Norfolk and Newport News awarded millions for public housing; inmate saves prison staff member from attack; Thomas Jefferson is on his way to Monticello and more headlines

Virginia Mercury

Our daily roundup of headlines from Virginia and elsewhere.

• The federal government awarded Norfolk and Newport News $30 million each to help redevelop public housing communities in the cities. They plan to raze decrepit apartment buildings and replace them with mixed-income developments. – The Virginian-Pilot

• A state audit faulted the Virginia State Police, Department of Emergency Management and Department of Fire Programs for poor financial controls, including over the use of more than 2,000 credit cards used to make more than $11.4 million in purchases. – Richmond Times-Dispatch

• An inmate at an Augusta County prison saved a female member of the counseling staff from an attempted rape after hearing her cries for help. The prison has been suffering from staffing shortages and there were no guards around. – The News Leader, WRIC

• Richmond City Council voted on a spending plan that sets a 50-cent-per-pack cigarette tax. They rejected the mayor’s proposal to increase real estate taxes. The budget boosts funding for schools by $18 million and includes millions for road maintenance. – Richmond Times-Dispatch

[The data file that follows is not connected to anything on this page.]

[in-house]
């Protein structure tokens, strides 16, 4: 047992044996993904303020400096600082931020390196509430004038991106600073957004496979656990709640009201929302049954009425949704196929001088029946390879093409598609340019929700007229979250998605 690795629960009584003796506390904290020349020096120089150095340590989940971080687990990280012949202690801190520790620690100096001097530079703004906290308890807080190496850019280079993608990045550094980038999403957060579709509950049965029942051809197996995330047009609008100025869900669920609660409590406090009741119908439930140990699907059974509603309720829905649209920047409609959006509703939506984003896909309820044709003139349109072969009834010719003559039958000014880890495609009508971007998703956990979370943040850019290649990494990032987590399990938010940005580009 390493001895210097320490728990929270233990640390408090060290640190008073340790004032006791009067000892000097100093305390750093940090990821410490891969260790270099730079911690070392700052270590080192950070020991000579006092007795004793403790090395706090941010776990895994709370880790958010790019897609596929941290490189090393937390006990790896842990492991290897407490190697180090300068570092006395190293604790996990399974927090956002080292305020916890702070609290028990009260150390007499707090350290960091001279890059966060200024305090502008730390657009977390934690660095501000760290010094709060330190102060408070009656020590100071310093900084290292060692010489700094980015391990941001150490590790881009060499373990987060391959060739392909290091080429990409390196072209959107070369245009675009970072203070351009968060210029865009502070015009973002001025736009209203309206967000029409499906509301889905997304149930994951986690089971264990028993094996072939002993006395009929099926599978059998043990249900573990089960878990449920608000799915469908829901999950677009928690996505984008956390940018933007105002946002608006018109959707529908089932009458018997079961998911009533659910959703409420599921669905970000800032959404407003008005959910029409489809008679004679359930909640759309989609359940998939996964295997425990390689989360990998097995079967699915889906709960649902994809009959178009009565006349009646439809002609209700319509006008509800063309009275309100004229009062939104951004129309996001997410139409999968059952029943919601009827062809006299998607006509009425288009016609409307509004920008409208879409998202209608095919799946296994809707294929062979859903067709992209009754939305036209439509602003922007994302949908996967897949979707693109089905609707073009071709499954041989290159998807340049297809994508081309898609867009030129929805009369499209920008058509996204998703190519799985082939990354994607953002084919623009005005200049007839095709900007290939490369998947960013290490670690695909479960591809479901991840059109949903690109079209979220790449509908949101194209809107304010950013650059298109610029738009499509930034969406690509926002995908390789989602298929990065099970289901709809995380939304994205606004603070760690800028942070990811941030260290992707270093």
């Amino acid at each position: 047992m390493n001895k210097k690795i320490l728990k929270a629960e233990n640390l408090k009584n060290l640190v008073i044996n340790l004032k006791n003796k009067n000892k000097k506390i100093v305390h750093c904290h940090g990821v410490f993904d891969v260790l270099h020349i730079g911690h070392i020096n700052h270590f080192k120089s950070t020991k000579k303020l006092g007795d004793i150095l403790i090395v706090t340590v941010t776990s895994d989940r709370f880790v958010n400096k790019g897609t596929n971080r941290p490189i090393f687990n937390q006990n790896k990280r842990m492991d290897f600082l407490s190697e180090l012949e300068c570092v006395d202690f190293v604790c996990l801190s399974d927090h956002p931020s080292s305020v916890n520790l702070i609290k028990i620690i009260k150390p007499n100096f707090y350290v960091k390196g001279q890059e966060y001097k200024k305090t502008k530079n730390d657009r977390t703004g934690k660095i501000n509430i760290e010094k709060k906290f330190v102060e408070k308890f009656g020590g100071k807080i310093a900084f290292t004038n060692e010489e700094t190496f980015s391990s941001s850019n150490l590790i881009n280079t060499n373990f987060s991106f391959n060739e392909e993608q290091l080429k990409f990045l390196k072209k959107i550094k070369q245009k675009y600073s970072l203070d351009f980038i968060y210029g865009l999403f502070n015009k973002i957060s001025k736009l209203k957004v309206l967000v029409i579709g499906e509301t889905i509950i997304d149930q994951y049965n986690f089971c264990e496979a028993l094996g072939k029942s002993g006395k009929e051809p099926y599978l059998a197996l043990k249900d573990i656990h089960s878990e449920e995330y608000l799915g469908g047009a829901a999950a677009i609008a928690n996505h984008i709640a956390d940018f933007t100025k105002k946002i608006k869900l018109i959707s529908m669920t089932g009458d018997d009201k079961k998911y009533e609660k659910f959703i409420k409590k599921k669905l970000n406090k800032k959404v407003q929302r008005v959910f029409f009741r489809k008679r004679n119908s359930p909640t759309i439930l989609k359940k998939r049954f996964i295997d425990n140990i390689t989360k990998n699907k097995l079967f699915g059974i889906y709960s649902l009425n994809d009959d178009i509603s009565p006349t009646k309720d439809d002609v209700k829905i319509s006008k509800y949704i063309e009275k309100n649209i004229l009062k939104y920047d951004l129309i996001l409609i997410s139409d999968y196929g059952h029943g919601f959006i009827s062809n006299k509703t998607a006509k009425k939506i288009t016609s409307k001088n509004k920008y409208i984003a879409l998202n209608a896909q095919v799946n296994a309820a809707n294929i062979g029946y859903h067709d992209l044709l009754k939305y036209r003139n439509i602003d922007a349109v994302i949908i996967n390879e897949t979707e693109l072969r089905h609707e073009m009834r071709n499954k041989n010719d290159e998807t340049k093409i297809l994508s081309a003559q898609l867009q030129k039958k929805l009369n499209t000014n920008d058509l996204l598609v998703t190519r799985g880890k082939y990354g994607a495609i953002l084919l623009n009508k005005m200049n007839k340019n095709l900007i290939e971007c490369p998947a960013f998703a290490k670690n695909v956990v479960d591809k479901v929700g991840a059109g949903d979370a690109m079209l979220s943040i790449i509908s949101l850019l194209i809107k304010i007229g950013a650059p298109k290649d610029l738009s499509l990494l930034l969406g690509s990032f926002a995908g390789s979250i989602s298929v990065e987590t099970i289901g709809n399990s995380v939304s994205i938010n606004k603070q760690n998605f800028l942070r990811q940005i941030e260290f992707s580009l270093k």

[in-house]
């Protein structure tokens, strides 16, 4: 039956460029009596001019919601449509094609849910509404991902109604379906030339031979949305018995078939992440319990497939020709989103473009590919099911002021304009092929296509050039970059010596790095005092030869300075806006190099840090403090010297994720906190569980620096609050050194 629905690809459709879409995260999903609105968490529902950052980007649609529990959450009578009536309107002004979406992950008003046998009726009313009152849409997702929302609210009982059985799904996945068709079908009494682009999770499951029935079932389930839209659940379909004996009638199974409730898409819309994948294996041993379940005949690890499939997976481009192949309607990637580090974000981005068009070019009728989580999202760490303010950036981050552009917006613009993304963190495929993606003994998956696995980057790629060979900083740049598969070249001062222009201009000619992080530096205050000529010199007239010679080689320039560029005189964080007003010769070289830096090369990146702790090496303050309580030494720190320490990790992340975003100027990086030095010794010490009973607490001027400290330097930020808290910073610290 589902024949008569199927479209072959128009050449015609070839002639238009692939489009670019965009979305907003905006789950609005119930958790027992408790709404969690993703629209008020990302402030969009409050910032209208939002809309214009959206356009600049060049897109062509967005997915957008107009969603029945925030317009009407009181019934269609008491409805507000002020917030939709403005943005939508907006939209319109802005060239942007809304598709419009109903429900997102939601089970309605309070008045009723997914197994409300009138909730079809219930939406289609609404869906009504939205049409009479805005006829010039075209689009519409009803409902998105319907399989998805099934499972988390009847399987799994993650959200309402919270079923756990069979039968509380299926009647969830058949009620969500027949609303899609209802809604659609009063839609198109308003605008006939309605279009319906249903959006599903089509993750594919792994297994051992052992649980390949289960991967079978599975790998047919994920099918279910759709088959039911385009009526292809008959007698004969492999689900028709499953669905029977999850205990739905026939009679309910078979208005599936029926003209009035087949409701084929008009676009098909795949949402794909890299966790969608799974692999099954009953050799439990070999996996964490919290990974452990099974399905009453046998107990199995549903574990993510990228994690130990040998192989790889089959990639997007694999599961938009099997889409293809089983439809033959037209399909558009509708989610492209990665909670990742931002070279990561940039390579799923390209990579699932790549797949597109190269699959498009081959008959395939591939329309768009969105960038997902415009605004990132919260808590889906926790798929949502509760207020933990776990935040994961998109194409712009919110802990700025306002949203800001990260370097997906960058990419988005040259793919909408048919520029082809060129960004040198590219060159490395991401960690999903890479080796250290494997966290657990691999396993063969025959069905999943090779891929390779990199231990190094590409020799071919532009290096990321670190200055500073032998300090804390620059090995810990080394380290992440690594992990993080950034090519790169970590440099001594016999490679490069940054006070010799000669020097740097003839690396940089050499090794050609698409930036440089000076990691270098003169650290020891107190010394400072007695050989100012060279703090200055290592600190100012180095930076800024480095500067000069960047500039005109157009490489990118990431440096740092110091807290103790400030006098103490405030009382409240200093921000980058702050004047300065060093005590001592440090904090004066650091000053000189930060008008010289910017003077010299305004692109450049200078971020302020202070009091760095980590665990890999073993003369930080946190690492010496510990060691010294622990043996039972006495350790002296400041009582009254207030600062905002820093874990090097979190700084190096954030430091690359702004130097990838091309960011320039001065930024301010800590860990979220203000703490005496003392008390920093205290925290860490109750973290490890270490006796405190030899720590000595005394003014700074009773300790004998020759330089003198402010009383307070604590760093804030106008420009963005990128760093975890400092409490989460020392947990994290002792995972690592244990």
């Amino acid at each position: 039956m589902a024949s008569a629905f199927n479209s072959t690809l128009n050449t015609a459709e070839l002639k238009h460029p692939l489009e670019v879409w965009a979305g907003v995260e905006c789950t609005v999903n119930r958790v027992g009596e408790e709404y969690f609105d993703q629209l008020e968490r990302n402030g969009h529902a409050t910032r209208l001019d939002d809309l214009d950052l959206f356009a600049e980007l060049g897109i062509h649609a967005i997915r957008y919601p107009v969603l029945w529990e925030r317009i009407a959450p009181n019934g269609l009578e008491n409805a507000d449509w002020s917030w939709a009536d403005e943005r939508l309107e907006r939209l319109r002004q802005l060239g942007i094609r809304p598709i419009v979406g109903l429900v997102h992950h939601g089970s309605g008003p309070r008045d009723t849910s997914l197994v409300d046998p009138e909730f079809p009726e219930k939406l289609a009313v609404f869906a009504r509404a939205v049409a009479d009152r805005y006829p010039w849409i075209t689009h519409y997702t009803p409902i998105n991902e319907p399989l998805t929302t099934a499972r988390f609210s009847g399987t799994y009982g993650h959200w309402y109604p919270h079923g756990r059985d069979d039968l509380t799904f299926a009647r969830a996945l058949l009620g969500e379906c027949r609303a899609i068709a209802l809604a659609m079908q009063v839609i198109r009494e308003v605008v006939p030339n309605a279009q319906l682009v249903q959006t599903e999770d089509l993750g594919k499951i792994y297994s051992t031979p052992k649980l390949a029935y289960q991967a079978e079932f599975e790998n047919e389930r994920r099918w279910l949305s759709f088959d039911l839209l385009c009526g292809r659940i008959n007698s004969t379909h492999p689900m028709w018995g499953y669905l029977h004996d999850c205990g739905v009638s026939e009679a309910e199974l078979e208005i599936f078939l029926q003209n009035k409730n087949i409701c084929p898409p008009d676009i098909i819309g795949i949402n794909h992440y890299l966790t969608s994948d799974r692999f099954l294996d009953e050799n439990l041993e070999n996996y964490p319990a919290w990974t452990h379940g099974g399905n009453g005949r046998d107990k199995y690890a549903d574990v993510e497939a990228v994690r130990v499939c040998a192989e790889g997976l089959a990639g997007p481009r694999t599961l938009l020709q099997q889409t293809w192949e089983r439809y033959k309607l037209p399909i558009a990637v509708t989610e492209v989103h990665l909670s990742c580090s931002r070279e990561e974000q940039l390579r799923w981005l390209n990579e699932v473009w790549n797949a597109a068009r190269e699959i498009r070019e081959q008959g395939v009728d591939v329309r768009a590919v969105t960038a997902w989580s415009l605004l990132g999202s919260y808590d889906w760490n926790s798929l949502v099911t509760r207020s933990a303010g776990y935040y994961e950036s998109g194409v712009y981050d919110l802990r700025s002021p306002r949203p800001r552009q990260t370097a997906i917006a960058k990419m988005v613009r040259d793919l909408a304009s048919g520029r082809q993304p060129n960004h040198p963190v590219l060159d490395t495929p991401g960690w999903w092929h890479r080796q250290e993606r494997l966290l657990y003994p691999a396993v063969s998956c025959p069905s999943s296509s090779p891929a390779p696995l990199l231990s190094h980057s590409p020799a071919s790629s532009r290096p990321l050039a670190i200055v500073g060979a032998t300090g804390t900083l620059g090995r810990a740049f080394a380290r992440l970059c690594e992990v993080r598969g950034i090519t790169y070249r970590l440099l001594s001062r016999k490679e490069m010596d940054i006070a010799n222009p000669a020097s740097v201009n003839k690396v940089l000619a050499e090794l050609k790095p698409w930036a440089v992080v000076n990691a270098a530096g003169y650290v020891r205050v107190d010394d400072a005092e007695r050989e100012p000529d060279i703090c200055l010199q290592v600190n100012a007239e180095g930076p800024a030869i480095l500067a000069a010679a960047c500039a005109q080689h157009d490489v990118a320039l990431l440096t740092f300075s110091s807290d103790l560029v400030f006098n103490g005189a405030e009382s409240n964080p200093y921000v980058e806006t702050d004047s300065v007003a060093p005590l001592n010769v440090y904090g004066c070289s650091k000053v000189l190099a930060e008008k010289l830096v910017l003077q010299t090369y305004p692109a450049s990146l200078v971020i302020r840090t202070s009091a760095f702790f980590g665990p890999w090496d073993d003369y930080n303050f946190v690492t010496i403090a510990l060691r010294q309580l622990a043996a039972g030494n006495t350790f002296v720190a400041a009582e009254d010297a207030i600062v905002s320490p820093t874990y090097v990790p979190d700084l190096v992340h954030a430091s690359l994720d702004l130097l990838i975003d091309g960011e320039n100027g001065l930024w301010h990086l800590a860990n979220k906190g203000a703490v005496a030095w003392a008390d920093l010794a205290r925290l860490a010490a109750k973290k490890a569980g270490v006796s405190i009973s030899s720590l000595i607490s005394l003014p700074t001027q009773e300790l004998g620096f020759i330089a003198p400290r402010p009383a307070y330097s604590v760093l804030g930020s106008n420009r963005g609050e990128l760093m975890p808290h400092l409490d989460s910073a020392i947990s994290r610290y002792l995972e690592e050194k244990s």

• Roanoke City Council approved a budget with no tax increases that directs an additional $2.1 million in funding to the local schools under a long-standing funding formula that gives the district 40 percent of local tax revenues. – The Roanoke Times

• The number of lobbyists in the General Assembly increased by 25 percent over the past decade. – WVTF

• Lawyers for the Virginia National Guardsman who took an armored vehicle on a joy-ride across central Virginia now say he’s pleading not guilty by reason of insanity. – WTVR

• Authorities successfully extracted a 900-pound-man charged with conspiracy to distribute cocaine from his home and were en route to a hearing at the federal courthouse in Richmond when his ambulance was diverted to the hospital for unspecified medical issues. When he is able to attend the hearing, a judge has said it will be held in the courthouse’s loading dock for the man’s “own safety and dignity.” – Richmond Times-Dispatch

• Colonial Williamsburg’s longtime Thomas Jefferson interpreter is leaving for a job at Monticello, a move that in some ways follows the broad strokes of Jefferson’s real-life trajectory (minus a stop at the White House). – The Virginia Gazette

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